Mr. Feinblatt conceded that meaningful gun safety legislation was unlikely, saying “we’ve got a 50-50 Senate, which is not a majority in my book.”
But he praised Mr. Biden for taking action on his own. In particular, he said the president’s efforts to regulate ghost guns would prevent scores of gun-related deaths by preventing criminals from having access to the made-at-home weapons.
“Quite frankly, I think the ghost guns is as big a threat as I’ve seen, you know, in all my years working on this,” Mr. Feinblatt said. “He took on an industry and he won, and so I think he gets significant credit for it.”
Chuck Wexler, the executive director of the Police Executive Research Forum, a law enforcement group, recalled being part of a meeting with Mr. Biden and Mr. Obama’s cabinet shortly after the Newtown shooting.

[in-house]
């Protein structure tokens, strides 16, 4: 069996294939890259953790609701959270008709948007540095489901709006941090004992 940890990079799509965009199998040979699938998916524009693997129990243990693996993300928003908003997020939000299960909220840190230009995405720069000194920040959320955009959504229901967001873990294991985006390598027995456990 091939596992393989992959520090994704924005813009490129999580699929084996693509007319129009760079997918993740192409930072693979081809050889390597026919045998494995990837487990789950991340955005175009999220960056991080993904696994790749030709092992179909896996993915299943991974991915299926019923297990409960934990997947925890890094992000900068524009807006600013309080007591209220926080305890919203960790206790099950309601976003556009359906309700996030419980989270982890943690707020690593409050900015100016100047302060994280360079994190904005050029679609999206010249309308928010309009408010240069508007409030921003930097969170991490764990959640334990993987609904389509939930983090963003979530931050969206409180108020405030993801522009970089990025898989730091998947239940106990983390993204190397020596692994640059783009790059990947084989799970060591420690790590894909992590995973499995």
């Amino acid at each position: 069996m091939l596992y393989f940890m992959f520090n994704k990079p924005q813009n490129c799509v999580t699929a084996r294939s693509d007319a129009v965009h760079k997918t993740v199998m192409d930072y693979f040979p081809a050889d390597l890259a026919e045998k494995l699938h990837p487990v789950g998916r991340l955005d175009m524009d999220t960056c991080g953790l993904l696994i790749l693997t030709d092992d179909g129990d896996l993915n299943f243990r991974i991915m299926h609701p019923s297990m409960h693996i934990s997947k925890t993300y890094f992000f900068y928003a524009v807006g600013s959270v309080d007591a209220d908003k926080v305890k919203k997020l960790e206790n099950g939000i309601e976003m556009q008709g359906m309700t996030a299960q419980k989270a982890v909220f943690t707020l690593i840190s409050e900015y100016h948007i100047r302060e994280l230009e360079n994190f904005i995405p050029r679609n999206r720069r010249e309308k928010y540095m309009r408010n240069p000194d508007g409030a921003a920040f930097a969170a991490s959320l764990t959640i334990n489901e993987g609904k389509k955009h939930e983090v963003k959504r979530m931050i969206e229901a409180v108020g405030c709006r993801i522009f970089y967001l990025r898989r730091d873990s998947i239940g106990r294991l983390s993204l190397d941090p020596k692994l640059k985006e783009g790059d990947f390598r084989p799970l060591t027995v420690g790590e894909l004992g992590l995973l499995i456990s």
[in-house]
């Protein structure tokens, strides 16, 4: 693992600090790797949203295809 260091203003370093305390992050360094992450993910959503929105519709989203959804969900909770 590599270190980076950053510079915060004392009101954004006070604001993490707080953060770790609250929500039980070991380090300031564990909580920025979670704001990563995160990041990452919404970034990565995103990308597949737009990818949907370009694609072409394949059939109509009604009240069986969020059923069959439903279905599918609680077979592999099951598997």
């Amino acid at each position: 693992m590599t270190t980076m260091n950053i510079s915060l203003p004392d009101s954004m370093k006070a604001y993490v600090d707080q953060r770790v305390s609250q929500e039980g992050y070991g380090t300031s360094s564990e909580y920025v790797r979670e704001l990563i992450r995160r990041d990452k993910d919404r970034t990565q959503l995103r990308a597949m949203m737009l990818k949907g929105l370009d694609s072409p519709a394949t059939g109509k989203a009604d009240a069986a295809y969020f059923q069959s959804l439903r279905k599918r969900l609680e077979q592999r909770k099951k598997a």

“I think, if you’ve been around in Washington for a while, there’s a sense of despair because you know how important this issue is, but it’s this herculean effort to get consensus,” Mr. Wexler recalled. “And I think that’s the sense I felt in the room.”
Mr. Wexler, who was at the White House on Wednesday for the signing of the police reform order, said he thought Mr. Biden understood that not much had changed in the political environment over the last decade.
“There’s solutions, you know, that tend to be similar time after time, and there’s this enormous energy right after the event,” Mr. Wexler said. “And it just, over time, disappears, dissipates.”